Argentina upset Scotland’s November dream

Scotland crashed to earth with a thump as the stubborn Pumas wrecked their autumn clean-sweep bid on Saturday with a 9-6 win at Murrayfield.

The hosts had been confident of landing their first mini Grand Slam since 2002 after their triumphs over Fiji and Australia.

But they were given a reality check as they look ahead to the Six Nations campaign.

To add to the Scots’ woes, the Rory Lamont injury jinx struck again.

The full-back – who has been forced to endure a series of lengthy lay-offs – suffered a suspected broken ankle after being sandwiched in a challenge and is likely to miss the start of the championship.

Phil Godman’s penalty double had given Scotland a first-half platform -only for Martin Rodriguez to match his feat and clinch victory with a late drop-goal.

The Scots made a sparkling start, keeping the ball in their hands and stringing together double-figure series of phases.

Their approach was radically different from last weekend’s kick and chase tactics against Australia.

Despite the clever stuff, they were unable to put instant points on the board – and it was Argentina who had the first chance to break the deadlock.

Prop Allan Jacobsen was guilty of swinging his arm, but he heaved a huge sigh of relief as he watched Rodriguez miscue his 40-metre strike.

In the wake of their fruitless opening flourish, the Scots began to keep it tighter, sucking in the rugged Pumas defence.

And they earned a penalty opportunity in the 15th minute, which Godman confidently banged over from dead in front.

Godman returned to centre stage when Ben Cairns pressured the Argentine markers into giving away another penalty in the danger zone.

But this time he pulled it wide of the far post from an awkward angle.

Scotland stepped up the momentum with a dash down the middle by Sean Lamont, but the immediate bid for more points was snuffed out when Al Strokosch failed to latch on to Godman’s crosskick to the corner.

He then grimaced with frustration as his next pot at goal drifted wide of the target.

The action became more scrappy and disjointed with the Pumas clearly attempting to slow the ball down whenever possible.

And Irish referee Alan Lewis issued them with a general warning for illegally piling up bodies in the ruck.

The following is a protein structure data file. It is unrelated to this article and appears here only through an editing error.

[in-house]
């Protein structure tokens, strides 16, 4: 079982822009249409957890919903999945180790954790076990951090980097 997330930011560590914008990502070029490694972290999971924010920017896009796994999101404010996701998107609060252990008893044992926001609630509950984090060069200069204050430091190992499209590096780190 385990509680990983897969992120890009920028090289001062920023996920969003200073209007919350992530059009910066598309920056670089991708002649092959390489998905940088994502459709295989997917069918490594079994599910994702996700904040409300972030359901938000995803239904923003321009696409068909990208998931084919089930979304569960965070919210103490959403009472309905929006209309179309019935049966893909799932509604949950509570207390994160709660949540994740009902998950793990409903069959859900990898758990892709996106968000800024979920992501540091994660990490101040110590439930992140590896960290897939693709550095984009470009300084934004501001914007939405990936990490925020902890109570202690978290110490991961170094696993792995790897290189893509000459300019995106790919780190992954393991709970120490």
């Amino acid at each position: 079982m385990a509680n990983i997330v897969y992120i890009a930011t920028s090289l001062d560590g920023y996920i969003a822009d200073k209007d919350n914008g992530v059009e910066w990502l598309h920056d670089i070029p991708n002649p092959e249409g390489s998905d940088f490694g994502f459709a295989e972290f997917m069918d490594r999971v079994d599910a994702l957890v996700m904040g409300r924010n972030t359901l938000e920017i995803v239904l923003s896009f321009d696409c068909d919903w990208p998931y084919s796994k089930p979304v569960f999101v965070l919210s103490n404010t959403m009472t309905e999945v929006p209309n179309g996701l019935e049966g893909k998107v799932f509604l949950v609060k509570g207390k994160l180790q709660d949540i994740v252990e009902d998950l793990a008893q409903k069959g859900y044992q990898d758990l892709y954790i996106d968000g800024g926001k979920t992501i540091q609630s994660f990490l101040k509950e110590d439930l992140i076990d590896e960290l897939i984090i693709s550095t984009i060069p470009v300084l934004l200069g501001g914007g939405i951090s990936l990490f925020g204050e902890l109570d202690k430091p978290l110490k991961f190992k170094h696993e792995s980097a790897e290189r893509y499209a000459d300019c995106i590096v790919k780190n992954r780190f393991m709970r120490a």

Godman then earned a confidence boost by re-discovering his kicking touch to double his side’s advantage with a penalty from 45 metres when visiting skipper Juan Martin Fernandez Lobbe infringed.

Argentina looked much more enterprising after the restart, sparking alarm bells in the Scots defence for the first time in the match.

Despite being under heavy pressure for the bulk of the opening half, they only leaked six points which gave them reason to believe they could steal the glory.

Then came a triple setback for Scotland.

Nathan Hines was yellow-carded for a spear challenge on Gonzalo Tiesi -and full-back Rory Lamont departed with his damaged leg.

Seconds later, the Pumas broke their duck thanks to a sweet strike by Rodruguez.

In addition to Chris Paterson replacing Lamont, both teams made a spate of substitutions in a bid to stage a decisive finale.

The momentum had swung in favour of the visitors and it was no surprise when Rodriguez repeated the doze from close range after the Scots scrum disintegrated.

Against an Pumas pack regarded as being among the mosrt powerful in the world, the pressure was right on Scotland.

And they were dealt a reprieve when the next penalty attempt by Rodriguez flew off course.

That was the cue for Scotland to return to attack mode with a raid featuring Johnnie Beattie and Sean Lamont.

But there was still no way through the sturdy South American defence.

And Rodriguez emerged as the Puma hero with his simple drop-goal.

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